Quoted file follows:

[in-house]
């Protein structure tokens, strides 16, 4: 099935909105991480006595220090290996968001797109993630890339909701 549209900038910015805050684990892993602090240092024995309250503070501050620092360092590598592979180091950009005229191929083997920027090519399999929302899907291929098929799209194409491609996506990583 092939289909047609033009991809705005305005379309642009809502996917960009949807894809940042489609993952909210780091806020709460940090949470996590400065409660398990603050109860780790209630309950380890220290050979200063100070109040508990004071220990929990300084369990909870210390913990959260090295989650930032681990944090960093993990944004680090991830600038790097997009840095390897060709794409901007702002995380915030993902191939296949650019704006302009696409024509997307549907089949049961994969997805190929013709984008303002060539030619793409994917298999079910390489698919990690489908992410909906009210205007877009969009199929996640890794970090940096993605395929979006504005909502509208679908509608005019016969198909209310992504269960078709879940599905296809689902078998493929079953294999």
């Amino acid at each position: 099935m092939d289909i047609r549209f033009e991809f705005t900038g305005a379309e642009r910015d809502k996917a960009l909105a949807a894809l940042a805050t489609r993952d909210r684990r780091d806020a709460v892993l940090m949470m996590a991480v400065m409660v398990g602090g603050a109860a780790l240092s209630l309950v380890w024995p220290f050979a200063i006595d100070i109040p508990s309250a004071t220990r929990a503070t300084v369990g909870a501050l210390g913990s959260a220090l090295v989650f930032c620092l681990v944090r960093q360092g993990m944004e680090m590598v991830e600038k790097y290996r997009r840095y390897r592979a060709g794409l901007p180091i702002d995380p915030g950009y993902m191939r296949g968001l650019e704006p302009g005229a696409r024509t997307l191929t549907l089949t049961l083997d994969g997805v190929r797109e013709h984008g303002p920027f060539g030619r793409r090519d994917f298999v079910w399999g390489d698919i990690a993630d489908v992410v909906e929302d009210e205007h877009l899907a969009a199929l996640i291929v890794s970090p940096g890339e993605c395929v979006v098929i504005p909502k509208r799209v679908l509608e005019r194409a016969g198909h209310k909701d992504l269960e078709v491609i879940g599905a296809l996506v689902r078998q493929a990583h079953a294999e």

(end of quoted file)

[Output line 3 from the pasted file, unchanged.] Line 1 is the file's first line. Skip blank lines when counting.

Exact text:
């Amino acid at each position: 099935m092939d289909i047609r549209f033009e991809f705005t900038g305005a379309e642009r910015d809502k996917a960009l909105a949807a894809l940042a805050t489609r993952d909210r684990r780091d806020a709460v892993l940090m949470m996590a991480v400065m409660v398990g602090g603050a109860a780790l240092s209630l309950v380890w024995p220290f050979a200063i006595d100070i109040p508990s309250a004071t220990r929990a503070t300084v369990g909870a501050l210390g913990s959260a220090l090295v989650f930032c620092l681990v944090r960093q360092g993990m944004e680090m590598v991830e600038k790097y290996r997009r840095y390897r592979a060709g794409l901007p180091i702002d995380p915030g950009y993902m191939r296949g968001l650019e704006p302009g005229a696409r024509t997307l191929t549907l089949t049961l083997d994969g997805v190929r797109e013709h984008g303002p920027f060539g030619r793409r090519d994917f298999v079910w399999g390489d698919i990690a993630d489908v992410v909906e929302d009210e205007h877009l899907a969009a199929l996640i291929v890794s970090p940096g890339e993605c395929v979006v098929i504005p909502k509208r799209v679908l509608e005019r194409a016969g198909h209310k909701d992504l269960e078709v491609i879940g599905a296809l996506v689902r078998q493929a990583h079953a294999e």